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Here is the question:

Implement a singleton design pattern as a template such that, for any given class Foo, you can call Singleton::instance() and get a pointer to an instance of a singleton of type Foo. Assume the existence of a class Lock which has acquire() and release() methods. How could you make your implementation thread safe and exception safe?

My analysis:

as Joshua Bloch points out in "effective java", the better ways to implement a singleton class is enum and public static factory method. Combining volatile and synchronized is the way I know to make it thread safe and lazy initialization as follows

public class myS{
  private static volatile final _ins = null;
  private myS(){};
  public static myS getIns(){
    synchronized(){
      if(_ins==null) _ins = new myS();
    }
    return _ins;
  }
}  

At this moment, I am a little confused to make a singleton template. My understanding is that we either have an interface with generic type or an abstract class. As long as the clients implement them, they are singleton. So, my guess solution is as follows:

public interface singleton<T>{
    public T instance();
}

public class Foo implements singleton<T>{
    private static volatile final Foo _ins = null;     

    public static Foo instance(){
        synchronized(this)         
             if(_ins==null){
                _ins = new Foo();
             }
        }
    }
}
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3  
Your static instance() method doesn't actually implement the interface's instance() method... This code and requirement doesn't make any sense. Rather look into the abstract factory and/or flyweight patterns. –  BalusC Aug 8 '11 at 19:30
1  
And I'm pretty sure that this won't compile. –  Thomas Jungblut Aug 8 '11 at 19:30
2  
People keep trying to do this. While it does keep to Single Responsibility and keeps the Foo class testable, all consuming classes end up tightly coupled to Foo. Instead consider a DI/IoC Container framework. –  TrueWill Aug 8 '11 at 19:33
    
If this is homework, please tag it as such. Otherwise, it might be worth sharing your motivations for why you would want to do this, as Singletons enforced by manual locking is... a bad idea. –  Grundlefleck Aug 8 '11 at 19:33
    
How can some other class return an instance of a Singleton class? –  Bhesh Gurung Aug 8 '11 at 21:00

2 Answers 2

The easiest way to get singleton functionality is to use a Dependancy Injection (DI) framework like Spring. There are plenty of other benefits gained by using DI as well.

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Can you give a specific example? –  SecureFish Aug 8 '11 at 23:11
    
@Component public class Foo {} is a singleton in a Spring container. As everyone else is saying, forget the Singleton anti-pattern. Use a DI framework if you care that much about instance/lifecycle management. –  Ryan Stewart Aug 9 '11 at 0:07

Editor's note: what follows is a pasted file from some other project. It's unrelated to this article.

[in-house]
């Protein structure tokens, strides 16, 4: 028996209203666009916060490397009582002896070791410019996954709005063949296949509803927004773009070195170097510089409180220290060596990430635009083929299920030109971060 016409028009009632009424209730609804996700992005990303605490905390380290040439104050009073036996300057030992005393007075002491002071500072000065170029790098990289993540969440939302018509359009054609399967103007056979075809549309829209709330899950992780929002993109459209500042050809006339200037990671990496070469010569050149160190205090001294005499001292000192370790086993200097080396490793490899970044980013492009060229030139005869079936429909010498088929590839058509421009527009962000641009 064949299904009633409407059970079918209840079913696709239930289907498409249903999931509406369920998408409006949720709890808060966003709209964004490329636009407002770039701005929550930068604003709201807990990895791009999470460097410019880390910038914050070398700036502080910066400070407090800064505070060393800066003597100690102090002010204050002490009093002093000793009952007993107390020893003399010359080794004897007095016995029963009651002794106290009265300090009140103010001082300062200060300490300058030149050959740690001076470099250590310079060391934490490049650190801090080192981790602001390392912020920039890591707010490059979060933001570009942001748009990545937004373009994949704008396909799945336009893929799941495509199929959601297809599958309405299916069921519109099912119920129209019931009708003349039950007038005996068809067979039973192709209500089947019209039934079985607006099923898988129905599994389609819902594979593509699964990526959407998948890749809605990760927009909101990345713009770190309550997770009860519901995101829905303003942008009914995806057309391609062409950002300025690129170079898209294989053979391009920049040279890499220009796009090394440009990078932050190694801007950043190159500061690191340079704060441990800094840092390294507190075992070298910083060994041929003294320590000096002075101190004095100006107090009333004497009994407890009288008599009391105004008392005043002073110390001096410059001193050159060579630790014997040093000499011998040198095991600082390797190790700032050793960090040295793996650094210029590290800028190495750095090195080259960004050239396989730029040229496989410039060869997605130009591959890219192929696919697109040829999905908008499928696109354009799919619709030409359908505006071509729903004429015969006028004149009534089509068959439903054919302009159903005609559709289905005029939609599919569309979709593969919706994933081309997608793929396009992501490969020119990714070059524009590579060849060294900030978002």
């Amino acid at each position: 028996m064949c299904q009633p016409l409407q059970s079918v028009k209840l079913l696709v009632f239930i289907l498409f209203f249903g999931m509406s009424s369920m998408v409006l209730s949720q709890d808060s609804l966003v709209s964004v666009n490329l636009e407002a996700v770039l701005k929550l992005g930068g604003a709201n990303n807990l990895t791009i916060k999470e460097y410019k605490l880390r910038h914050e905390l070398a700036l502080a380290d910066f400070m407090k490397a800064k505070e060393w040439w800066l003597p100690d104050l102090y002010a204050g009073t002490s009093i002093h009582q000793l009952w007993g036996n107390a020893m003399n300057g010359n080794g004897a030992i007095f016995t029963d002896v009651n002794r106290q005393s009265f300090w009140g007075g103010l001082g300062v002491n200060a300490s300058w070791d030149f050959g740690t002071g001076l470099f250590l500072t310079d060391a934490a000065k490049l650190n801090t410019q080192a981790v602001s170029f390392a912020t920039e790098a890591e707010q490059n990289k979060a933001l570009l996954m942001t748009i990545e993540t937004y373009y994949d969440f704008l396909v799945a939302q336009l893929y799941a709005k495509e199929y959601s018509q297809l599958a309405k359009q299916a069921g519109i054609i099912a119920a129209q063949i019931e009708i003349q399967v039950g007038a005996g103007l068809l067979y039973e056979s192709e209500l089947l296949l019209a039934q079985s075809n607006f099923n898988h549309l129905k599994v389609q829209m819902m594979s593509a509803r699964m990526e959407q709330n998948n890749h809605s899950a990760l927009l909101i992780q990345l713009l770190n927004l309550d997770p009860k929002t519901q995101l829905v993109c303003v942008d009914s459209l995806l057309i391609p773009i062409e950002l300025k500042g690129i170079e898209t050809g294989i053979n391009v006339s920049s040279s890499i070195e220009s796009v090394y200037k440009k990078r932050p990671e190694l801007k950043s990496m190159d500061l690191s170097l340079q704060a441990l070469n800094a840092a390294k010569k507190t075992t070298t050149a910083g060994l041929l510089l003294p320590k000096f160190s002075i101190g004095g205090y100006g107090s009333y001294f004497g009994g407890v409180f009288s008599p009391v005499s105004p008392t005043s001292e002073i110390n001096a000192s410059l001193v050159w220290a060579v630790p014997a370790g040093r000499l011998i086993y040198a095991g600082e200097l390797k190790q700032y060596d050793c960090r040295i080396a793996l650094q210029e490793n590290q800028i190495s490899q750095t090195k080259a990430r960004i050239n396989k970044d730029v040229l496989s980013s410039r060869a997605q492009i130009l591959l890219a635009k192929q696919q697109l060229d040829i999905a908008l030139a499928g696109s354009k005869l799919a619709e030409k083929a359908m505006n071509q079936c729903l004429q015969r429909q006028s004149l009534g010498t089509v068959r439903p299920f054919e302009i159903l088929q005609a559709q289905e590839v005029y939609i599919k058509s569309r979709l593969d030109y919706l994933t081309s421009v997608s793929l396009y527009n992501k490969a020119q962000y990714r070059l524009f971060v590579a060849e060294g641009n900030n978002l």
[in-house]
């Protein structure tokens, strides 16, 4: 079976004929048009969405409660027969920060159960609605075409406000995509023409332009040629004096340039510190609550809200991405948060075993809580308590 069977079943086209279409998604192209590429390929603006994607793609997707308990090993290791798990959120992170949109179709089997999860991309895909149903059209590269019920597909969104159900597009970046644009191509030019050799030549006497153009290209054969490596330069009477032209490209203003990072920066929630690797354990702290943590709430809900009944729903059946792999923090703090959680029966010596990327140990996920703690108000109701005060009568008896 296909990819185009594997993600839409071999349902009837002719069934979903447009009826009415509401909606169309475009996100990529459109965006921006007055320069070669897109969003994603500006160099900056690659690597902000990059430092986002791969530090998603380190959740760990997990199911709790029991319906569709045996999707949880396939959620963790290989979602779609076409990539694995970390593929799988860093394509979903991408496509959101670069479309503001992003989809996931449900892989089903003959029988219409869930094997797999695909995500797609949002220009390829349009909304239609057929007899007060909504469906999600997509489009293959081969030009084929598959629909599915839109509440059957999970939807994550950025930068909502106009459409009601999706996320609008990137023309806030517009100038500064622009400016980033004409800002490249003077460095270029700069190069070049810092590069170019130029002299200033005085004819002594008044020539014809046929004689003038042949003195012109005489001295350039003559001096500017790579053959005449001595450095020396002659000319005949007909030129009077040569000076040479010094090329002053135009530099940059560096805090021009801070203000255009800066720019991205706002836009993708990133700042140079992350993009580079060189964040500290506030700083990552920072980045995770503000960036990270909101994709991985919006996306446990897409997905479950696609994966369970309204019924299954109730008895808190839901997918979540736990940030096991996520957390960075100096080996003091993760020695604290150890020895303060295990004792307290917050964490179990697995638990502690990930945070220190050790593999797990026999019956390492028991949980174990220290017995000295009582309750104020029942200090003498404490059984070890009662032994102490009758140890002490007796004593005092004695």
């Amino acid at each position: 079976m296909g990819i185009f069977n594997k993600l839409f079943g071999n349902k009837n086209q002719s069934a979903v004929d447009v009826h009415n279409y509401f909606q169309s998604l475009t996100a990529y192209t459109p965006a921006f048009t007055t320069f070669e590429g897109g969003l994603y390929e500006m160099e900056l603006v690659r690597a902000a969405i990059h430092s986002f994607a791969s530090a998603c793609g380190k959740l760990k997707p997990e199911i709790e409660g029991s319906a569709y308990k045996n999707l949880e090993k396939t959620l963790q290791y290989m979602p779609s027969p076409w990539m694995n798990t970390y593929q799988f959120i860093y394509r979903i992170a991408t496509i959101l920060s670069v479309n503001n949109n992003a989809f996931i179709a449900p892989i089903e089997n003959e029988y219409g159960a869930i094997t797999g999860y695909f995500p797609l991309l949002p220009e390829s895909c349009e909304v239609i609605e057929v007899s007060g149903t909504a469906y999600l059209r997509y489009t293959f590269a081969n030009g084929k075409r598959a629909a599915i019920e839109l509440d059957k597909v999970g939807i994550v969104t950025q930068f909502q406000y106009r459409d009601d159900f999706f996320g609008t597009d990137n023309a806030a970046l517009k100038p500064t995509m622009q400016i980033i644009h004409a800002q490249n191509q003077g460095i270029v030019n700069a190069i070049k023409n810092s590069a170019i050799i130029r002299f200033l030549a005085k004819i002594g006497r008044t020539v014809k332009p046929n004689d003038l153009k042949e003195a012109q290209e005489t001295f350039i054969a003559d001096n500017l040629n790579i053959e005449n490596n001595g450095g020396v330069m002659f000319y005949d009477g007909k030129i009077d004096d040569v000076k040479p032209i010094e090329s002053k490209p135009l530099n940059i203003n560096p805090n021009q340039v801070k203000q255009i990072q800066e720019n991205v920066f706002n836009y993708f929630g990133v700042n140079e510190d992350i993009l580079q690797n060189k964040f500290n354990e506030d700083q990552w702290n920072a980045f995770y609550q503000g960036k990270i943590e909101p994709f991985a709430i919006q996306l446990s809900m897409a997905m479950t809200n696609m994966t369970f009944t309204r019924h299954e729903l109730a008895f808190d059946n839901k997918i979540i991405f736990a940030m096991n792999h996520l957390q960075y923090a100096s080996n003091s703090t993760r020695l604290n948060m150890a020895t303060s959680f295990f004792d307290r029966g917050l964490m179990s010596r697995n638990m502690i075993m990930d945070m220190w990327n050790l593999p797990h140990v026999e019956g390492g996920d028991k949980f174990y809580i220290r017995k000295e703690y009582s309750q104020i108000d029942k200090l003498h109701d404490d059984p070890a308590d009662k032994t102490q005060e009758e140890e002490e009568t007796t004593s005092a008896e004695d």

'singleton' does not fit with 'template'. It is a kind of contradiction. If think you will be better off implementing enums as following

public enum MySingleton1 {

    ;

    public static void MethodA() { ... };

}

public enum MySingleton2 {

    ;

    public static int MethodB() { ... };

}

EDIT

A solution without enums would be:

public interface singletonMarker{};

public final class MySingleton1() extends singletonMarker {

    public static final MySingleton1 INSTANCE = new MySingleton1();

    private MySingleton1() {};

    public synchronized int mySyncMethod() { ... };

}

Usage

MySingleton1.INSTANCE.mySyncMethod();

The interface is only acting as marker, but it is not really necessary.

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I think you are trying to use: public static MySingleton# Method(){} –  SecureFish Aug 8 '11 at 23:09
    
@SecureFish no I don't, I am trying to illustrate how to implement the methods attached to each singleton. –  JVerstry Aug 8 '11 at 23:11
    
you are saying using single-element enum class implementing singleton class. Then we accesss it through mysingleton1._instance instead of mySingleton.instance(), right? –  SecureFish Aug 8 '11 at 23:15
    
@SecureFish No, I am saying: implement a different enum for each singleton you need. By trying to use an interface, you are exposing implementing object to all sorts of manipulations which break the singleton principles. Enums eliminate these issues. It is rock solid. –  JVerstry Aug 8 '11 at 23:18
    
But how if not using single-element enum? –  SecureFish Aug 8 '11 at 23:30

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